A century ago, water flowed freely from the Hillsborough River down into Tampa Bay. The millions of gallons of freshwater used to keep the bay's salinity in check, which was important for the health of the snook and other fish living there. But in 1897, Tampa dammed the river, creating a reservoir to supply its drinking water. Since then, freshwater has continued to spill out of the dam into the riverbed, but during dry seasons there is sometimes no water to spare.
Under pressure to fix that situation, Tampa officials now plan to restore the flow into Tampa Bay — but not with river water. Instead, the city plans to pump up to 2 million gallons a day from Blue Sink, a complex of sinkholes in Sulphur Springs, then pipe that water to the base of the dam and pour it out.
To the people who live in the suburbs around Blue Sink, this is a Rube Goldberg solution that can only lead to further problems — for them. They fear pumping water from the sinkholes will create even more sinkholes, not to mention draining their lakes and sucking their private wells dry.
"When our lakes go dry, who pumps the water back into our lakes?" one resident asked in an email to the agency in charge of permitting the project.
During a recent community meeting that drew more than 100 people, Jim Wilson of the North Forest Hills Neighborhood Association said he told city officials "we were worried about our water and our quality of life."
After all, he pointed out, the sinkholes, nearby Sulphur Spring and the neighborhood's lakes all connect underground to the aquifer, so "all this stuff is tied together."
But Tampa Water Department boss Brad Baird said the homeowners shouldn't worry. Any impacts to the aquifer and lakes, he predicted, "will be minimal."
For one thing, the pump won't be running all the time, only as needed. The city's engineers, in their application for a 30-year pumping permit, estimate that at most that would be 287 to 318 out of 365 days. "In some years we won't need it at all," Baird said.
The city's studies say none of the 800 wells within a 1-mile radius "is expected to be significantly impacted" by that amount of pumping. At most they might drop two-tenths of a foot, the city's engineers predict.
They've based those conclusions on a pair of 30-day pumping tests and a computer model. The neighbors are not buying the test results.
"I don't know how you can look at 30 days and project out 30 years," Wilson said. "If you can tell me from 30 days what's going to happen over the next 30 years, you're smarter than I am."
They have not questioned the computer model, but others have. Hydrologists know that for years Florida officials have based all their water permitting decisions on computer models that use a false assumption. The models assume that the aquifer flows at a steady rate through layers of sand and gravel.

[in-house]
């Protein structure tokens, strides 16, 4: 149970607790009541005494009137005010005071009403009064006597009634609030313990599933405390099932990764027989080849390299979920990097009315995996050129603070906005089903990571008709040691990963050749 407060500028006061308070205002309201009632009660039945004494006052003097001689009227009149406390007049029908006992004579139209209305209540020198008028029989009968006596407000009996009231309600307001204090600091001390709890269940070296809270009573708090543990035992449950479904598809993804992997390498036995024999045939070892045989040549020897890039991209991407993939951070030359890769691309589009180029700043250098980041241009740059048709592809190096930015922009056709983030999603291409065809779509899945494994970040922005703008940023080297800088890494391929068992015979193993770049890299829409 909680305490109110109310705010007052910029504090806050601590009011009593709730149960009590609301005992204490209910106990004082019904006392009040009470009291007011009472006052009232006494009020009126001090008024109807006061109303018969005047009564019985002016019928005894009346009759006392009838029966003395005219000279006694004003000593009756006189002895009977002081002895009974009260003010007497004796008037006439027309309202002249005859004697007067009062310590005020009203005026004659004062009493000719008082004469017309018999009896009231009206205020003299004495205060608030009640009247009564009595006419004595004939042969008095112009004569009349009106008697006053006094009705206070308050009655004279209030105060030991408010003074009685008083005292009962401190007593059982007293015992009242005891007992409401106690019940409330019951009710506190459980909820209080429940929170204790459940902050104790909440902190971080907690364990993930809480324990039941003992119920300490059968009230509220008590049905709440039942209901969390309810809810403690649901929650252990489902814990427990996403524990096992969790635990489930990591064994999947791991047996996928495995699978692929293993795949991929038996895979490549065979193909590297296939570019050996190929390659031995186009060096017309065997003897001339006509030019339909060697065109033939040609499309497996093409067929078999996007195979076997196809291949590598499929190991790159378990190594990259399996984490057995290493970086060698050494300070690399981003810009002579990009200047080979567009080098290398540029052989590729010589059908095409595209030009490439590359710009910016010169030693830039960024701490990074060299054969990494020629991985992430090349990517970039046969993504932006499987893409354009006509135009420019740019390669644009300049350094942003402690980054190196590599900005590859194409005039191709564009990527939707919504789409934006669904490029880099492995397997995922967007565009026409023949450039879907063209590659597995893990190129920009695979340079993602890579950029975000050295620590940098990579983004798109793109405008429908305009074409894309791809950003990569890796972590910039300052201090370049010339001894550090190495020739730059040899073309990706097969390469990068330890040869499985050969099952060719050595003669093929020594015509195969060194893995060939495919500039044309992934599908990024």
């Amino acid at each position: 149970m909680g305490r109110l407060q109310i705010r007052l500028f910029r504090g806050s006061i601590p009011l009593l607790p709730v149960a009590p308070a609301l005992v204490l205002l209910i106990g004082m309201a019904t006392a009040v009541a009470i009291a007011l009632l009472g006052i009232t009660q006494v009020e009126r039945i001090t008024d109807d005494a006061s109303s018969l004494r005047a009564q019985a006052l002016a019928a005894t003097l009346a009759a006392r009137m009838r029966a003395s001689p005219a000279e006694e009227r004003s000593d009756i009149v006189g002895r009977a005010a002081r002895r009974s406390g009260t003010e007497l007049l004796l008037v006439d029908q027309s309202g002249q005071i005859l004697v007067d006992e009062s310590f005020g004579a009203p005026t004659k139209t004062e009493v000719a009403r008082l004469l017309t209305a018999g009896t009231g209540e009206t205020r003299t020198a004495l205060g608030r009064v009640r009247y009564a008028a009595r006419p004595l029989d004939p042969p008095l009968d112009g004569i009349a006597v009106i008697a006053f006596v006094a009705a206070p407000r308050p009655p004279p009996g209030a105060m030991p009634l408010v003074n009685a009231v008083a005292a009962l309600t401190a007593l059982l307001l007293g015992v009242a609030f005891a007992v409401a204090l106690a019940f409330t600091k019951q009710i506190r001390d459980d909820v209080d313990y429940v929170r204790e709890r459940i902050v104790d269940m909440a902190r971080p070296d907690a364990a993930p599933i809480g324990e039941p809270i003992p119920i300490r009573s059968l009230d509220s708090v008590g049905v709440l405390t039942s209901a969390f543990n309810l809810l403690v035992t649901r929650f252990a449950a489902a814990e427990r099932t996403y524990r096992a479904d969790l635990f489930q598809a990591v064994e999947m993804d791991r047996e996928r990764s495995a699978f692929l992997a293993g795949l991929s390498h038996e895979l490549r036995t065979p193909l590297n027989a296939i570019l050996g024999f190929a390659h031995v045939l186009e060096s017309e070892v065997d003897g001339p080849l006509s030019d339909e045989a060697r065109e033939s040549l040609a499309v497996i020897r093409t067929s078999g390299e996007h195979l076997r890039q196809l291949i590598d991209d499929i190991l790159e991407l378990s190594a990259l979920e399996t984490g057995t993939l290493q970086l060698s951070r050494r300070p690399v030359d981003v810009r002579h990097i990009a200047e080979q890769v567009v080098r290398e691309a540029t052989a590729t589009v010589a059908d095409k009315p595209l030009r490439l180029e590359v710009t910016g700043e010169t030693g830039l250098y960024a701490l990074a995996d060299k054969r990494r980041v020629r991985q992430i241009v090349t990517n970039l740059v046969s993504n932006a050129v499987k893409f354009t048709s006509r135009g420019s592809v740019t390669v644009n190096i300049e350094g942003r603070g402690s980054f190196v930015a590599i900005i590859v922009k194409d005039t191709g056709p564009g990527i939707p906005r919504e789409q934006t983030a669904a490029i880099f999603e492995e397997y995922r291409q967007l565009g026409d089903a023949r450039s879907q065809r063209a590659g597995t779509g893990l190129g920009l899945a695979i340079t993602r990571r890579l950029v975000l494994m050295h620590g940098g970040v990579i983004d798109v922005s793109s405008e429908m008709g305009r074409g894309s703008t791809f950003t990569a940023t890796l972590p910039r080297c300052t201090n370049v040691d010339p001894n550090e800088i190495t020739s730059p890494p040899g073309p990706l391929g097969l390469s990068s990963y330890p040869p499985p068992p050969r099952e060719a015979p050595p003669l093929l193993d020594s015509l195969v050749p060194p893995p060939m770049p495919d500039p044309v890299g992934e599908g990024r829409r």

Actually, what's beneath our feet isn't sand. It's called karst — a landscape made of limestone that's full of holes both big and small, where water sometimes shoots through as if sprayed by a firehose.
As a result, the computer models are so far off base "they shouldn't be used to make decisions," David Still, former executive director of the Suwannee River Water Management District, said in an interview earlier this year.
Both the model and the pump tests for Blue Sink were provided by the Southwest Florida Water Management District, more commonly known as Swiftmud. Swiftmud is Tampa's partner on the Blue Sink project, paying half of the $11 million bill.
Swiftmud also happens to be the regulator that pushed for restoring the river's flow into Tampa Bay and is now overseeing how Tampa carries out that order.
The state agency issued Tampa a construction permit in October, but has yet to approve the city's water-use permit. That's slated for a decision next month. Baird said the city hopes to begin work near year and finish in 2015.
Swiftmud began pressing Tampa to restore the river flow in 1999, setting a goal that was challenged by a nonprofit group, Friends of the River. The Friends group sued, saying Swiftmud's goal didn't provide enough freshwater to support snook, baby manatees and other wildlife, and settled for a five-year study.
Ultimately Swiftmud set a new river flow goal that was twice as much as its original one, about 13 million gallons a day. Friends of the River hoped the city would use the water in the 1,300-acre reservoir to meet that goal.
"The most elegant option is to release water at the dam," Rich Brown, a member who as an engineer had worked on water quality issues for the Navy, said in 2007. "You just turn a button, crank the gate open."
Rather than give up drinking water, the city instead picked something far more complicated. The Blue Sink project is only the fourth of five projects Tampa has planned for supplementing the river, Baird said. Other sources include the Tampa Bypass Canal and the Morris Bridge Sink northeast of Temple Terrace.
That the city is now looking to Blue Sink as a water source for environmental restoration marks a turnaround in its attitude. A 2004 study found that the city had been funneling polluted stormwater into the sinkhole complex for years, and some sinks had become blocked by people dumping in old refrigerators, car parts, tires and battery casings.
Times staff researcher Caryn Baird contributed to this report. Craig Pittman can be reached at email@example.com or on Twitter @craigtimes.